Loam is a soil mixture consisting of clay, silt, sand and organic matter. This soil type is beneficial for gardens and landscape areas because it allows for good drainage while the smaller particles retain sufficient moisture for plant growth. The organic matter in the loam supplies nutrients essential for plant life. The ratio of the components within a loam may vary between locations.
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Loam soil has a sand content ranging from 23 to 53 per cent of the total mixture. Sand grains range from 0.05mm and 4.75mm, are easy to see with the naked eye and feel gritty if you rub them between your fingers. Sand particles often include the minerals quartz, magnetite, olivine, feldspar and hornblende. You can subdivide sands into fine, medium and coarse varieties. Find-grained sands are similar to icing sugar, with grain sizes between 0.075mm and 0.42mm. Medium-grained sands are between 0.42mm and 2mm in size, which is similar to that table salt. The largest particle size, coarse-grained, is between 2 and 4.75mm, which resembles water softener salt.
Loam's silt component generally ranges from 28 to 50 per cent of the total mixture. Silt particles are between 0.002mm to 0.05mm and are too small to see without a microscope. However, you can sometimes feel the small, gritty grains between your fingers. These small grains have a greater ability to hold water in the soil than the larger sand particles. Silt particles are contain quartz, feldspar, micas and other silicate minerals.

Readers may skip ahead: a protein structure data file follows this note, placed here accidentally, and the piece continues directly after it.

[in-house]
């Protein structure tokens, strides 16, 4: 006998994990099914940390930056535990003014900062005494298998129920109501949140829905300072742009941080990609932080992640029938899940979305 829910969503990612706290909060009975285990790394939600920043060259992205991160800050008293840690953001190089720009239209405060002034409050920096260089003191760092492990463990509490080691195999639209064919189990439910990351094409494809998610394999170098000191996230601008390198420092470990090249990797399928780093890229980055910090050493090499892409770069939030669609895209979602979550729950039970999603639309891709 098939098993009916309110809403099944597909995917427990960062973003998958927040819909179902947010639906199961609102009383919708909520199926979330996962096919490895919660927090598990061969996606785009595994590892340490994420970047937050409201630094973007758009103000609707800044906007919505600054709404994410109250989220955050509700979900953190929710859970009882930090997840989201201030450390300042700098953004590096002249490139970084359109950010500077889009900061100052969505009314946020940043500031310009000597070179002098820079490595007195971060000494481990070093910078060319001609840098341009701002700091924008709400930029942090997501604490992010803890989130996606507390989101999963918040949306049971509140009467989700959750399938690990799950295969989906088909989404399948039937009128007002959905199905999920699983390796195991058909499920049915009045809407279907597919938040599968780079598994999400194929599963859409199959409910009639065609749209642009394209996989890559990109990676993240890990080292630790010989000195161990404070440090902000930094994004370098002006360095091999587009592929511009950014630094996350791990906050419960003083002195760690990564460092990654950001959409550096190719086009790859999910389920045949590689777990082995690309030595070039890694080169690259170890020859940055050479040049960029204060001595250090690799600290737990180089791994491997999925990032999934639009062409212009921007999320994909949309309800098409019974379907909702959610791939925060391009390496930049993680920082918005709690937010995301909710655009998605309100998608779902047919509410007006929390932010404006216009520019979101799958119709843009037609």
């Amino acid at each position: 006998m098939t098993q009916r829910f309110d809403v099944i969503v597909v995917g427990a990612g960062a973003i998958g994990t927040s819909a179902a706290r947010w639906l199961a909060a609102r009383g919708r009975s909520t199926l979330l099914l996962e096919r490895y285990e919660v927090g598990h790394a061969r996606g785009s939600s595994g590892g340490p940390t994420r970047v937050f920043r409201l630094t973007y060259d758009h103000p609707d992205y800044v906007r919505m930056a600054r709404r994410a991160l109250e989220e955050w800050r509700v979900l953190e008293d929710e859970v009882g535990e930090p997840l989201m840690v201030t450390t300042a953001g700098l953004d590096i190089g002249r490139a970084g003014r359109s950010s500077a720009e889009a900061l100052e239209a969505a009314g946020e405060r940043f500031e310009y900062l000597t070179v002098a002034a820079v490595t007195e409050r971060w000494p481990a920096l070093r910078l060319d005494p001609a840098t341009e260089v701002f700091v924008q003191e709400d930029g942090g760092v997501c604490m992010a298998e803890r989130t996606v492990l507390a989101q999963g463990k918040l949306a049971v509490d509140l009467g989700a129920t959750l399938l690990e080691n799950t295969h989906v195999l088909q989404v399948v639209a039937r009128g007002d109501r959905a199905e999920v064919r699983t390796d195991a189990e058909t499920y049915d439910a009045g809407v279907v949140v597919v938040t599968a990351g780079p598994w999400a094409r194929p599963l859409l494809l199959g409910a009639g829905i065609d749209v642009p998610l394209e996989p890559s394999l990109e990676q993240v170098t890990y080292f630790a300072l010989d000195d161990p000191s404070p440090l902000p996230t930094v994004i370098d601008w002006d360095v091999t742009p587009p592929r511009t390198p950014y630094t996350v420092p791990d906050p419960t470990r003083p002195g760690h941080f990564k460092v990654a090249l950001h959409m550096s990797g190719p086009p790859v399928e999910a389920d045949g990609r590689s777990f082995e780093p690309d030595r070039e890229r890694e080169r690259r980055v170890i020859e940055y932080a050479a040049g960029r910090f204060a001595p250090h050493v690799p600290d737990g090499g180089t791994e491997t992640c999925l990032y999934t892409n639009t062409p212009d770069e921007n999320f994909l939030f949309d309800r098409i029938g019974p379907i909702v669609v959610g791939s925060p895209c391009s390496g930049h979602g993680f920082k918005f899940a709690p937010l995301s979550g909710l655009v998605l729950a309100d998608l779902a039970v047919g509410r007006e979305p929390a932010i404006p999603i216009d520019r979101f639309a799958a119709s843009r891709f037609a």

A loamy soil mixture is often 7 to 27 per cent clay particles. Smaller than 0.002mm in size, clay particles are the smallest of loam soil's inorganic components, which you can only see using a microscope. Clay particles feel sticky when they're wet and will hold water and nutrients for vegetation. Clay particles are actually a family of minerals that form from the degradation of micas and feldspars in various rock types. Loam soil can include a variety of clays such as kaolinite, smectite, illite and chlorite.
Organic Matter Component
Organic matter in loamy soil includes fresh or decomposed animal or plant material. The content of organic matter in loamy soil is generally between two and four per cent. Although its percentage is small, organic matter is an important part of loam soil because it helps to aerate the soil, retain moisture, control and reduce erosion and provide important nutrients such as sulphur, nitrogen, phosphorous to nearby plants.
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- Purdue University: What is Loam?
- University of Hawaii at Manoa: Soil Minerals
- Virginia Department of Transportation: Unified Soil Classification System
- University of Washington: ASTM Terminology
- Oakton Community College; Introduction to Clay Minerals & Soils; William K. Tong; 2000
- Georgia Perimeter College; Soil; Dr. Pamela Gore; 2005